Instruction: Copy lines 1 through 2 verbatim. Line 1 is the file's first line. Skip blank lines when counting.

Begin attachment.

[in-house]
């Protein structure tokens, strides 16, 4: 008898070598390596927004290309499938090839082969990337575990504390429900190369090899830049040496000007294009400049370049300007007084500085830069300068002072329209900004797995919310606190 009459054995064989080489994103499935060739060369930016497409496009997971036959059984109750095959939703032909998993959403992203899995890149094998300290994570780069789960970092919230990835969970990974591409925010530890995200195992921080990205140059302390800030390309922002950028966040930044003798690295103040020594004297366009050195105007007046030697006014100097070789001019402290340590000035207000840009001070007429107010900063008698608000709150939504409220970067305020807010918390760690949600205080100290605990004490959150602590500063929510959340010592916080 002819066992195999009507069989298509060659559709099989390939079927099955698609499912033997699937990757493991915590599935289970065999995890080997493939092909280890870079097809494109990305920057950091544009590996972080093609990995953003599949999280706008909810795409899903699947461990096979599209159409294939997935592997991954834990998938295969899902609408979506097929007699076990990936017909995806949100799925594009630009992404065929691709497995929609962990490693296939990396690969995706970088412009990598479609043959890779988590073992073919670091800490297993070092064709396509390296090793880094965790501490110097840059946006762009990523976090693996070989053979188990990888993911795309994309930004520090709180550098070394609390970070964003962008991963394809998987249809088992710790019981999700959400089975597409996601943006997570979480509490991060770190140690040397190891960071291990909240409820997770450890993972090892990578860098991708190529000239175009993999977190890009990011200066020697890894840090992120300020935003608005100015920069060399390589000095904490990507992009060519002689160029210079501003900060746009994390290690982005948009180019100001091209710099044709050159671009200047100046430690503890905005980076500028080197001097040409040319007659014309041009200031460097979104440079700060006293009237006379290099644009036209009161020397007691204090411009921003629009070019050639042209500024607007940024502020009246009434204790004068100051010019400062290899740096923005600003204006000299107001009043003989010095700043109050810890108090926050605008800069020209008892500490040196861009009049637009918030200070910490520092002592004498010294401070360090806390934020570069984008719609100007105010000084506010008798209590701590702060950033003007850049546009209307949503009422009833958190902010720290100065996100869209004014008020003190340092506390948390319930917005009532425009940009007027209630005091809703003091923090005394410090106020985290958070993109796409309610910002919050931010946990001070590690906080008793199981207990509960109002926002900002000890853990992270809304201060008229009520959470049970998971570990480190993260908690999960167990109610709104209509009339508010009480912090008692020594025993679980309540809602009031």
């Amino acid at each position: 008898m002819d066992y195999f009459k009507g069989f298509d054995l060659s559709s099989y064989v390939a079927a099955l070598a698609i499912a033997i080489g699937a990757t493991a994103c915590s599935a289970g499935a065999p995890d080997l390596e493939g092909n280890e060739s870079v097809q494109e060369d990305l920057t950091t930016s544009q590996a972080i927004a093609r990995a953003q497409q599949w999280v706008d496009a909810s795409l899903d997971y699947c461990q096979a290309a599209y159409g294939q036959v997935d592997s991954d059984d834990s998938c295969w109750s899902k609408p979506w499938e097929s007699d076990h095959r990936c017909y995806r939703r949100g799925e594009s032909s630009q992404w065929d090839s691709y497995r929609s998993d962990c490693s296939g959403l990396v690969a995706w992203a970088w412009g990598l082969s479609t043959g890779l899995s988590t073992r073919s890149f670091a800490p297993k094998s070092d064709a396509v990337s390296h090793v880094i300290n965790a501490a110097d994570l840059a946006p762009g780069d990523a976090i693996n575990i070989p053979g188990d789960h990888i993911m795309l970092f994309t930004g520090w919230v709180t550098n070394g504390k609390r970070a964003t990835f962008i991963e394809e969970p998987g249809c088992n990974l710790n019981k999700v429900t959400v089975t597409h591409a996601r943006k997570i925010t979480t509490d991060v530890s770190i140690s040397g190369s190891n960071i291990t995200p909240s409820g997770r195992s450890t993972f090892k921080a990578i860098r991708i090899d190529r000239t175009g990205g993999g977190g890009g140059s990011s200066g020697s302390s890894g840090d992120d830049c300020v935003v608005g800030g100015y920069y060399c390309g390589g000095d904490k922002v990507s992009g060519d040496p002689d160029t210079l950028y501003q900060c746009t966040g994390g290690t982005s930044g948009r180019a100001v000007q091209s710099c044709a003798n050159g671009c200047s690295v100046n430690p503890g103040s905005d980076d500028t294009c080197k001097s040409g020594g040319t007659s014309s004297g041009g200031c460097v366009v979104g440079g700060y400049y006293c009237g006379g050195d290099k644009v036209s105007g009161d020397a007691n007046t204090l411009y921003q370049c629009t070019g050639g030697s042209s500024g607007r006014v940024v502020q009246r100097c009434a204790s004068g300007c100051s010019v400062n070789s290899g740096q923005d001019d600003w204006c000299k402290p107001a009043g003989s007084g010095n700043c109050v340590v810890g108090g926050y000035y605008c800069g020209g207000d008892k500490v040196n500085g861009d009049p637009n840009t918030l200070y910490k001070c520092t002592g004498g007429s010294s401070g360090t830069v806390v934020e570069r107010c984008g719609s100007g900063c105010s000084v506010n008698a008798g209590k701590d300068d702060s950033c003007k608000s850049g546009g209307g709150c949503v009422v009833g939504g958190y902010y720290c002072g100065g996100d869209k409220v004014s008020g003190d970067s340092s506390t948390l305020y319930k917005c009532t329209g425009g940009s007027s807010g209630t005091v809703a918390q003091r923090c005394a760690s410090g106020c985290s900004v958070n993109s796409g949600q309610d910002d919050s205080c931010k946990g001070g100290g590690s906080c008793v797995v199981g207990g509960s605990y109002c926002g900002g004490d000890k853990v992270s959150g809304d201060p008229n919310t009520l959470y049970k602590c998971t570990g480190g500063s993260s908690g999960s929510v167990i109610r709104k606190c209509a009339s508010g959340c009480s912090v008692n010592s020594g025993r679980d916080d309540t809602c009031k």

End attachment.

[in-house]
């Protein structure tokens, strides 16, 4: 008898070598390596927004290309499938090839082969990337575990504390429900190369090899830049040496000007294009400049370049300007007084500085830069300068002072329209900004797995919310606190 009459054995064989080489994103499935060739060369930016497409496009997971036959059984109750095959939703032909998993959403992203899995890149094998300290994570780069789960970092919230990835969970990974591409925010530890995200195992921080990205140059302390800030390309922002950028966040930044003798690295103040020594004297366009050195105007007046030697006014100097070789001019402290340590000035207000840009001070007429107010900063008698608000709150939504409220970067305020807010918390760690949600205080100290605990004490959150602590500063929510959340010592916080 002819066992195999009507069989298509060659559709099989390939079927099955698609499912033997699937990757493991915590599935289970065999995890080997493939092909280890870079097809494109990305920057950091544009590996972080093609990995953003599949999280706008909810795409899903699947461990096979599209159409294939997935592997991954834990998938295969899902609408979506097929007699076990990936017909995806949100799925594009630009992404065929691709497995929609962990490693296939990396690969995706970088412009990598479609043959890779988590073992073919670091800490297993070092064709396509390296090793880094965790501490110097840059946006762009990523976090693996070989053979188990990888993911795309994309930004520090709180550098070394609390970070964003962008991963394809998987249809088992710790019981999700959400089975597409996601943006997570979480509490991060770190140690040397190891960071291990909240409820997770450890993972090892990578860098991708190529000239175009993999977190890009990011200066020697890894840090992120300020935003608005100015920069060399390589000095904490990507992009060519002689160029210079501003900060746009994390290690982005948009180019100001091209710099044709050159671009200047100046430690503890905005980076500028080197001097040409040319007659014309041009200031460097979104440079700060006293009237006379290099644009036209009161020397007691204090411009921003629009070019050639042209500024607007940024502020009246009434204790004068100051010019400062290899740096923005600003204006000299107001009043003989010095700043109050810890108090926050605008800069020209008892500490040196861009009049637009918030200070910490520092002592004498010294401070360090806390934020570069984008719609100007105010000084506010008798209590701590702060950033003007850049546009209307949503009422009833958190902010720290100065996100869209004014008020003190340092506390948390319930917005009532425009940009007027209630005091809703003091923090005394410090106020985290958070993109796409309610910002919050931010946990001070590690906080008793199981207990509960109002926002900002000890853990992270809304201060008229009520959470049970998971570990480190993260908690999960167990109610709104209509009339508010009480912090008692020594025993679980309540809602009031």